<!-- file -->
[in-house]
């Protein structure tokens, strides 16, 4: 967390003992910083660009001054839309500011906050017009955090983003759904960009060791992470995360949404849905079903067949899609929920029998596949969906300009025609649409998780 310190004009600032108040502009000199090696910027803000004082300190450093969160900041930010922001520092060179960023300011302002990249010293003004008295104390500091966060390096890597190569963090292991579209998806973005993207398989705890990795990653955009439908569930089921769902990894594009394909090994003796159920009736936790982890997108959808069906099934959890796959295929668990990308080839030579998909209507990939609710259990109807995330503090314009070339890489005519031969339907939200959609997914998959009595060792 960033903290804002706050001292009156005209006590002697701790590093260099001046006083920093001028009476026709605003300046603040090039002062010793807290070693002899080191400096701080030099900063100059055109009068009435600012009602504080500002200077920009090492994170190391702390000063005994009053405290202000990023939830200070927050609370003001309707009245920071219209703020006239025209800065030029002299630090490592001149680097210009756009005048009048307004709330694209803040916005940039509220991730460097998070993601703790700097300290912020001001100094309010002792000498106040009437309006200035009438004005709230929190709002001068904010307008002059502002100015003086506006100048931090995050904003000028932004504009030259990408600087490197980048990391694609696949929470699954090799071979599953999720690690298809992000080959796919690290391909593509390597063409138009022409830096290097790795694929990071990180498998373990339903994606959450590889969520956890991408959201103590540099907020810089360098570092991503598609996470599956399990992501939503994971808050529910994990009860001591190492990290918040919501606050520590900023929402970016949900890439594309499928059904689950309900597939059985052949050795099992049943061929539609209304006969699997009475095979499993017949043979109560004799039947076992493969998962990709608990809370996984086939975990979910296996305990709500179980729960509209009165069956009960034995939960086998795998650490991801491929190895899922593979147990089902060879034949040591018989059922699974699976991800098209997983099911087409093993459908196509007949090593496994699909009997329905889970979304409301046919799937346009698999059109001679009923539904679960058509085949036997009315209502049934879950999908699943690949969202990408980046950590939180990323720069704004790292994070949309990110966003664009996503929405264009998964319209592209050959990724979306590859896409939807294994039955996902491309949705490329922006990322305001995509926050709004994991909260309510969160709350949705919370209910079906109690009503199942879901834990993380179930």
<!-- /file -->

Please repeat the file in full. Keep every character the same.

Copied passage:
[in-house]
């Protein structure tokens, strides 16, 4: 967390003992910083660009001054839309500011906050017009955090983003759904960009060791992470995360949404849905079903067949899609929920029998596949969906300009025609649409998780 310190004009600032108040502009000199090696910027803000004082300190450093969160900041930010922001520092060179960023300011302002990249010293003004008295104390500091966060390096890597190569963090292991579209998806973005993207398989705890990795990653955009439908569930089921769902990894594009394909090994003796159920009736936790982890997108959808069906099934959890796959295929668990990308080839030579998909209507990939609710259990109807995330503090314009070339890489005519031969339907939200959609997914998959009595060792 960033903290804002706050001292009156005209006590002697701790590093260099001046006083920093001028009476026709605003300046603040090039002062010793807290070693002899080191400096701080030099900063100059055109009068009435600012009602504080500002200077920009090492994170190391702390000063005994009053405290202000990023939830200070927050609370003001309707009245920071219209703020006239025209800065030029002299630090490592001149680097210009756009005048009048307004709330694209803040916005940039509220991730460097998070993601703790700097300290912020001001100094309010002792000498106040009437309006200035009438004005709230929190709002001068904010307008002059502002100015003086506006100048931090995050904003000028932004504009030259990408600087490197980048990391694609696949929470699954090799071979599953999720690690298809992000080959796919690290391909593509390597063409138009022409830096290097790795694929990071990180498998373990339903994606959450590889969520956890991408959201103590540099907020810089360098570092991503598609996470599956399990992501939503994971808050529910994990009860001591190492990290918040919501606050520590900023929402970016949900890439594309499928059904689950309900597939059985052949050795099992049943061929539609209304006969699997009475095979499993017949043979109560004799039947076992493969998962990709608990809370996984086939975990979910296996305990709500179980729960509209009165069956009960034995939960086998795998650490991801491929190895899922593979147990089902060879034949040591018989059922699974699976991800098209997983099911087409093993459908196509007949090593496994699909009997329905889970979304409301046919799937346009698999059109001679009923539904679960058509085949036997009315209502049934879950999908699943690949969202990408980046950590939180990323720069704004790292994070949309990110966003664009996503929405264009998964319209592209050959990724979306590859896409939807294994039955996902491309949705490329922006990322305001995509926050709004994991909260309510969160709350949705919370209910079906109690009503199942879901834990993380179930």